Andre Reed, former Buffalo Bills all-pro receiver, is in his seventh straight year as a finalist for induction into the Pro Football Hall of Fame. Reed is a 7-time Pro Bowl selection and was a key wide receiver in the Buffalo Bills four consecutive Super Bowl appearances. Reed retired third all-time in receptions with 951 career receptions, sixth in receiving yards with 13,198 receiving yards, and seventh all-time with 86 receiving touchdowns. If enshrined as part of the Class of 2014, this accomplished wide receiver’s career receiving yards would rank 4th among the 22 Pro Football Hall of Fame receivers. Reed also holds impressive Super Bowl records: his 27 career Super Bowl receptions record is second only to Hall of Famer Jerry Rice and his 323 total Super Bowl receiving yards are the third most in Super Bowl history. Reed is also remembered for his key role in Bills’ “The Comeback” game win over the Houston Oilers. In “The Comeback” game, Reed caught three touchdowns in the second half to lead the Bills to the largest comeback in NFL history. Jermone Bettis, nicknamed “The Bus” for his ability to carry multiple defenders on his back during his carries, is a Hall of Fame finalist for the fourth consecutive year. A 6-time Pro Bowler, Bettis ranked fifth all-time in rushing with 13,662 yards on 3,479 career carries at the time of his retirement. Bettis was the leading ground gainer multiple times in 10 seasons for the Pittsburgh Steelers, and retired after his only Super Bowl appearance (Super Bowl XL) where the Steelers defeated the Seattle Seahawks in Bettis’s hometown of Detroit.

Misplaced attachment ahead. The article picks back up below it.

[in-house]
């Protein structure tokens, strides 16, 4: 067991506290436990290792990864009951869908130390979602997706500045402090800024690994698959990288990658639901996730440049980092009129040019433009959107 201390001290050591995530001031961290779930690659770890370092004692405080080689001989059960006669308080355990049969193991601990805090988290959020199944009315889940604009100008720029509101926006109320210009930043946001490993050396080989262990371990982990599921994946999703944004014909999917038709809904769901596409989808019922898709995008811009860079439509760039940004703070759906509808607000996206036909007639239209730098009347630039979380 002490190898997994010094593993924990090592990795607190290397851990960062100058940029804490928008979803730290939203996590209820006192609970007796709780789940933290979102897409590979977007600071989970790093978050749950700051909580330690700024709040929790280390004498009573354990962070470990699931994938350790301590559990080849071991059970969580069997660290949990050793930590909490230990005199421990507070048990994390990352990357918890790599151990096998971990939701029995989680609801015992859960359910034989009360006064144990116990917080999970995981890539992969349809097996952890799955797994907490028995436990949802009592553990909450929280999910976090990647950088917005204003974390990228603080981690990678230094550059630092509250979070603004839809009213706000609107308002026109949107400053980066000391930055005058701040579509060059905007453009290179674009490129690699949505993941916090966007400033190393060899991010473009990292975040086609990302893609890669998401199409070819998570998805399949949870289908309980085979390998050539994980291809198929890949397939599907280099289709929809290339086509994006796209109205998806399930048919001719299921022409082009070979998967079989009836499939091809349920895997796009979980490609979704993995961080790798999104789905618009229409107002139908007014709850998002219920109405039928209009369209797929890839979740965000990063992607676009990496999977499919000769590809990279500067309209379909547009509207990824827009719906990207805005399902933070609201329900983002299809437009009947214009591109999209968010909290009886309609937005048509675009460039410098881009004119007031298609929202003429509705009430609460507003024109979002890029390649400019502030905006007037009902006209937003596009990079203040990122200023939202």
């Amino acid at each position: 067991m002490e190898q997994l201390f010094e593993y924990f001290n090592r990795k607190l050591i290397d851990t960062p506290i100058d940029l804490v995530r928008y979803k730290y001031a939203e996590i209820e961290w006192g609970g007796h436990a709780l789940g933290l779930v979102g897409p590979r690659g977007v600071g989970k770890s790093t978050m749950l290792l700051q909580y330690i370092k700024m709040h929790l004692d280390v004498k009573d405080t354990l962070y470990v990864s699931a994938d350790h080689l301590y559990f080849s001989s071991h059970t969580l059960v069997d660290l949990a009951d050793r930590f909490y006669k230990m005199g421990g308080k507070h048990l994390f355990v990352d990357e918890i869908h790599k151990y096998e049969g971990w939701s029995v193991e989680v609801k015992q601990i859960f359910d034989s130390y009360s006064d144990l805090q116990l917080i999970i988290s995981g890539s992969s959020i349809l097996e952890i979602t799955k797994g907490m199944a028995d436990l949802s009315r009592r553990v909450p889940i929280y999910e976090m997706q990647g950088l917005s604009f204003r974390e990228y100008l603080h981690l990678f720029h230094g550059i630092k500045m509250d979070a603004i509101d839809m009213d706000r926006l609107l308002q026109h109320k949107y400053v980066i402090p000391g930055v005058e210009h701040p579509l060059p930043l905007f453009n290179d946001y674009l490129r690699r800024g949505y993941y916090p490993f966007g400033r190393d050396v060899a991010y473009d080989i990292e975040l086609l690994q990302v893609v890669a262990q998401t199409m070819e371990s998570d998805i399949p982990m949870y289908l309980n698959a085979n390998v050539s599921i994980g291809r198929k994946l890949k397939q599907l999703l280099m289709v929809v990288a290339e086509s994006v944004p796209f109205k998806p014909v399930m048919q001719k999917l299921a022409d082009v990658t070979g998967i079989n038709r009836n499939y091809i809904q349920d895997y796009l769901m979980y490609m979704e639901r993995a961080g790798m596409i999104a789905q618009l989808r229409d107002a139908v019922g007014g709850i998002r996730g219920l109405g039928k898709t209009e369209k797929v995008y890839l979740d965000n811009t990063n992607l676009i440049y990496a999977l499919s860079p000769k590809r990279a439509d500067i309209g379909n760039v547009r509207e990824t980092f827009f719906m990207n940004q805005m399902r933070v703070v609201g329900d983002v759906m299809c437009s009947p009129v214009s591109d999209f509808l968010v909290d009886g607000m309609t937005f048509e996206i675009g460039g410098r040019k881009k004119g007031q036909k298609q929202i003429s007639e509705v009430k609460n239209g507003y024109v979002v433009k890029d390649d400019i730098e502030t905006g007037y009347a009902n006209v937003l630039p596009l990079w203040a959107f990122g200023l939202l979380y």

Michael Strahan spent his entire 15-year career as a player on the New York Giants, earning 7 Pro Bowl selections and chosen All-Pro 5 times. Strahan was a dominant defensive end, leading him to be honored as a 2001 NFL Defensive Player of the Year and a two-time NFC Defensive Player of the Year in 2001 and 2003. He ranks 5th all-time in career sacks at 141.5, and holds the NFL’s single-season sack record of 22.5. Here is a full list of finalists: Morten Andersen – K; New Orleans Saints, Atlanta Falcons, New York Giants, Kansas City Chiefs, Minnesota Vikings Will Shields – G; Kansas City Chiefs Jerome Bettis – RB; Los Angeles/St. Louis Rams, Pittsburgh Steelers Derrick Brooks – LB; Tampa Bay Buccaneers Tim Brown – WR/KR; Los Angeles/Oakland Raiders, Tampa Bay Buccaneers Edward DeBartolo, Jr. – Owner; San Francisco 49ers Tony Dungy – Coach; Tampa Bay Buccaneers, Indiana Colts Kevin Greene – LB/DE; Los Angeles Rams, Pittsburgh Steelers, Carolina Panthers, San Francisco 49ers Charles Haley – LB/DE; San Francisco 49ers, Dallas Cowboys Marvin Harrison – WR; Indianapolis Colts Walter Jones – T; Seattle Seahawks John Lynch – FS; Tampa Bay Buccaneers, Denver Broncos Andre Reed – WR; Buffalo Bills, Washington Redskins Michael Strahan – DE; New York Giants Aeneas Williams – CB/S; Phoenix/Arizona Cardinals, St. Louis Rams The senior nominees are Ray Guy and Claude Humphrey. The Selection Committee will choose a maximum of 5 non-senior finalists and 2 senior finalists.